So now the only way to experience this great change of pace from Tecmo Koei’s Warrior franchise is in Japanese. Luckily it’s a combat driven game so it’s still playable without knowing any Japanese, though you are definitely going to miss out on the interesting stories that unfold as well as some of the finer nuances to the combat. But let’s get down to it, what’s the difference between Sengoku Basara and Dynasty/Samurai Warriors? Well, for starters, if you’ve ever played one of Koei’s Warriors games then you know that each and every character follows the same basic combat routine (known as the charge system). You mash the attack button one to six times, finishing the combo at whatever interval you chose with a charge attack. Each character has their own unique weapon and combat style (except in 7 where the weapon they use determines their fighting style, effectively cutting the variety down) but they all play the same, more or less. It all boils down to the player putting in the exact same button inputs over and over, adnauseum. The difference with Sengoku Basara is that each character has their own, unique fighting style with no two characters playing alike, which sounds a bit like Dynasty Warriors’s concept but keep reading. The combat is a bit like Devil May Cry, in the sense that combos are more the name of the game rather than forcing the player to end each and every combo within 6 attacks, a la Dynasty Warriors. The enemies are still frail and numerous (save for the other generals) so it’s not going to play much like Devil May Cry, but the combat is definitely faster and more action packed. One character might be able to teleport a short distance after each attack, linking into a new attack, allowing you to shoot around the battlefield while another might summon dozens of demonic arms all at once to attack. Basically what I’m saying is, they each have their own moveset that you get to level up (a little) and customize (a little).
Another significant difference is the overall style of Sengoku Basara (Basara actually means stylish). Dynasty Warriors, while certainly over the top with it’s concept of one general felling thousands of soldiers in a few swipes, lacks the same pizazz that Sengoku Basara has. Capcom has taken some of the more iconic warriors from the Sengoku period and given them some very affective flair. Nobunaga, for example, is well known for his ruthless as a warlord and so Capcom went the extra mile and basically turned him into the Devil, granting him demonic powers and just a very sinister aura. Similarly the legendary warrior Honda Tadakatsu, known for his immense prowess in battle and legend that he came out of the war without ever receiving a wound, is a monolithic robot in Sengoku Basara. These are just two characters, though I would say they are the most noticeably altered from what we would consider “the norm”. Aside from the changes to backstory and lore, Sengoku Basara is very colorful, with attacks being eccentuated by the reds of fire, blues of ice, yellows of lightning, etc., depending on what element your player is. It’s all done so that combat is not only in depth enough to grant the player a decent challenge but that it looks great while you are playing.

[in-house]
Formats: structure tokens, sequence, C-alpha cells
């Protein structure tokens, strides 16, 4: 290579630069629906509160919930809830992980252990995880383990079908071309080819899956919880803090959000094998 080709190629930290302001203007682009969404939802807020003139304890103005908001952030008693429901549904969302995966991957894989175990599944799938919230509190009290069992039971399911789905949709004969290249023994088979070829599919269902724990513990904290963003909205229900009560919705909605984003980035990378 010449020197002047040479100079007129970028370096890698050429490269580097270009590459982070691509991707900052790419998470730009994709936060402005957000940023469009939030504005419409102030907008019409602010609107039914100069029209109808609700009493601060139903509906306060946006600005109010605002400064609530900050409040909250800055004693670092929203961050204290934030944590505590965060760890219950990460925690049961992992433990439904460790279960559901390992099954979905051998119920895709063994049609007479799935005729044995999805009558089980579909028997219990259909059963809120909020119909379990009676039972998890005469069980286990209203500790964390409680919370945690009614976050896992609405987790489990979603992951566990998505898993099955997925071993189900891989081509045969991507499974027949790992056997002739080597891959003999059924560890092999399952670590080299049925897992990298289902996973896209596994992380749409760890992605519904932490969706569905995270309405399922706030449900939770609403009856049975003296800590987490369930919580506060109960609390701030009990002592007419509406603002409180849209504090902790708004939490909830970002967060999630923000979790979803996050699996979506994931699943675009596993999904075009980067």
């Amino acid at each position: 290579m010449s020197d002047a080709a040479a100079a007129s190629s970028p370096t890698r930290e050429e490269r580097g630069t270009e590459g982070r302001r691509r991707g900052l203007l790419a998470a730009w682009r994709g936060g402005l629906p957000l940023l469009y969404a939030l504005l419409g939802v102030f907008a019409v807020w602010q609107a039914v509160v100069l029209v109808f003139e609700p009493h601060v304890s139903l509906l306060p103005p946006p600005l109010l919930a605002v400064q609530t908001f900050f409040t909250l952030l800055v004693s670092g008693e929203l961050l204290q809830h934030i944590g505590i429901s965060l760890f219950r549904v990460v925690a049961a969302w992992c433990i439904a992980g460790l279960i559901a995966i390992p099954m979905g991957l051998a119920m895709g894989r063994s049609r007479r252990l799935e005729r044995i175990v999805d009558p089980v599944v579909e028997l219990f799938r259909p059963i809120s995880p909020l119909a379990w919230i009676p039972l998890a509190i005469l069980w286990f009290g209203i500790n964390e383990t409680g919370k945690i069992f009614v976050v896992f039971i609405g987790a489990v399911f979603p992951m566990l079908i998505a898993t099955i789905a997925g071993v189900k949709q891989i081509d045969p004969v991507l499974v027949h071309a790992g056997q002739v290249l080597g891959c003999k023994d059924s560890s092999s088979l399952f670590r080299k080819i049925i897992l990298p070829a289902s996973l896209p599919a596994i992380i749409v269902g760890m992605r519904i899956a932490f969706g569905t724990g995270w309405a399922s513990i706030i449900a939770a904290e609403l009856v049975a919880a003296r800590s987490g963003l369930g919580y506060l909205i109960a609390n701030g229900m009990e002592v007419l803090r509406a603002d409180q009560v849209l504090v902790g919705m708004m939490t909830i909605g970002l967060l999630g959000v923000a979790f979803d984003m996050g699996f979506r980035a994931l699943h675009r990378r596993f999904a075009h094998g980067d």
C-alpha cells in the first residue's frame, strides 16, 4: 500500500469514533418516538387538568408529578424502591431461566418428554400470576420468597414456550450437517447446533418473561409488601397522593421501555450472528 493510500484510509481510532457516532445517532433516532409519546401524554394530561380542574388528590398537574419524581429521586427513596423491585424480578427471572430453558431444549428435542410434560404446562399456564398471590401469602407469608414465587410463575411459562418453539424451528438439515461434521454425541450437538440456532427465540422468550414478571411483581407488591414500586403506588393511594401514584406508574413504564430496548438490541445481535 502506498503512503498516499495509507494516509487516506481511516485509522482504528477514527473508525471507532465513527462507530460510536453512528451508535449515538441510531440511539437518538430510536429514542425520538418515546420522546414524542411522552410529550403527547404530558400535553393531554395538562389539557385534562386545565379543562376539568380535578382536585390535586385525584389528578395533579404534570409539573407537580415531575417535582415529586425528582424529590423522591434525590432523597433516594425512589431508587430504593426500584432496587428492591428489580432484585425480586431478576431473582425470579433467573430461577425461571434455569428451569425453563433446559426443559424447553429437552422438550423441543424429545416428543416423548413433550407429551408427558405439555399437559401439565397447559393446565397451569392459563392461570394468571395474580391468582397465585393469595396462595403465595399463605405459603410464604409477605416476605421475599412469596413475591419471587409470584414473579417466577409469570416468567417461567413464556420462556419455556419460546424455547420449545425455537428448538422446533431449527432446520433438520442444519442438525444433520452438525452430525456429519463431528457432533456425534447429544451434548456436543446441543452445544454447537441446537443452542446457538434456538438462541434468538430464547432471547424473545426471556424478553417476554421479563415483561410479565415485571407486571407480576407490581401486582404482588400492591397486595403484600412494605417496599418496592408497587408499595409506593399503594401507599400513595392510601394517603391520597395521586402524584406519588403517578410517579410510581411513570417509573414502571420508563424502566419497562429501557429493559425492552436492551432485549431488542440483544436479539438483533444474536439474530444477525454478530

So what’s new in Utage? Well, Utage is sort of special in that it’s basically an expansion, like Monster Hunter Unite or Fable: The Lost Chapters. What this means is that it contains everything that the previous game had, but has more content and has the ability for you to transfer your save. So for starters, many characters that were in SB3 but were unplayable are now playable characters, some making their debut as a playable character (even though they have been there as a story character for several installments). Along with that are new stages, more weapons, a harder difficulty, more allies, basically a ton of extra content that’s been added on to an already fantastic game (just that it’s in a language that you likely can’t understand).
Alright, enough text. I’ve been rambling about the series for too long now, check out the stream (which I should be able to maintain for most of the day) to see what the game is like in action. Keep in mind it’s in Japanese, which shouldn’t prove too much of a burden but I might need to take a quick look at some translation sheets to figure out what I’m doing. Enjoy!
Update: Stream is over for now. Thanks to those who checked in. For those who missed it, I’ll be streaming this over the course of the next few days so keep an eye out.